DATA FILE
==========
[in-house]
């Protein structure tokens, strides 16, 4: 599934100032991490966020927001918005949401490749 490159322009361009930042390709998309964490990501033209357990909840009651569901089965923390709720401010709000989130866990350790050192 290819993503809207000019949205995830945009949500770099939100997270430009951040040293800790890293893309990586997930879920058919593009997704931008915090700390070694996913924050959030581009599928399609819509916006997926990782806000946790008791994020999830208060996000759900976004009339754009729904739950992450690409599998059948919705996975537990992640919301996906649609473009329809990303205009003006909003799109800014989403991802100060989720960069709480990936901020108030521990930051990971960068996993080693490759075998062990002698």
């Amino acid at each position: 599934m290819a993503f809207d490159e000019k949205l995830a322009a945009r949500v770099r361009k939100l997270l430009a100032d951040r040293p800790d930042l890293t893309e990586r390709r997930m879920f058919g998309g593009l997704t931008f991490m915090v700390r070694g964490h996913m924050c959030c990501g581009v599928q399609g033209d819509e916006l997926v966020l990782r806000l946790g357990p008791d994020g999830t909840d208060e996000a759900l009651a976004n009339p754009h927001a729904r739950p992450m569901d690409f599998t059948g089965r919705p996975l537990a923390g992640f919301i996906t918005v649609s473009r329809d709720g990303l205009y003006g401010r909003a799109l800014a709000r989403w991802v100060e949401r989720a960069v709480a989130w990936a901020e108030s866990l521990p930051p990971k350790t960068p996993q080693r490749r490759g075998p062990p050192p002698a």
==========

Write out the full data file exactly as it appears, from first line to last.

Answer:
[in-house]
């Protein structure tokens, strides 16, 4: 599934100032991490966020927001918005949401490749 490159322009361009930042390709998309964490990501033209357990909840009651569901089965923390709720401010709000989130866990350790050192 290819993503809207000019949205995830945009949500770099939100997270430009951040040293800790890293893309990586997930879920058919593009997704931008915090700390070694996913924050959030581009599928399609819509916006997926990782806000946790008791994020999830208060996000759900976004009339754009729904739950992450690409599998059948919705996975537990992640919301996906649609473009329809990303205009003006909003799109800014989403991802100060989720960069709480990936901020108030521990930051990971960068996993080693490759075998062990002698």
């Amino acid at each position: 599934m290819a993503f809207d490159e000019k949205l995830a322009a945009r949500v770099r361009k939100l997270l430009a100032d951040r040293p800790d930042l890293t893309e990586r390709r997930m879920f058919g998309g593009l997704t931008f991490m915090v700390r070694g964490h996913m924050c959030c990501g581009v599928q399609g033209d819509e916006l997926v966020l990782r806000l946790g357990p008791d994020g999830t909840d208060e996000a759900l009651a976004n009339p754009h927001a729904r739950p992450m569901d690409f599998t059948g089965r919705p996975l537990a923390g992640f919301i996906t918005v649609s473009r329809d709720g990303l205009y003006g401010r909003a799109l800014a709000r989403w991802v100060e949401r989720a960069v709480a989130w990936a901020e108030s866990l521990p930051p990971k350790t960068p996993q080693r490749r490759g075998p062990p050192p002698a």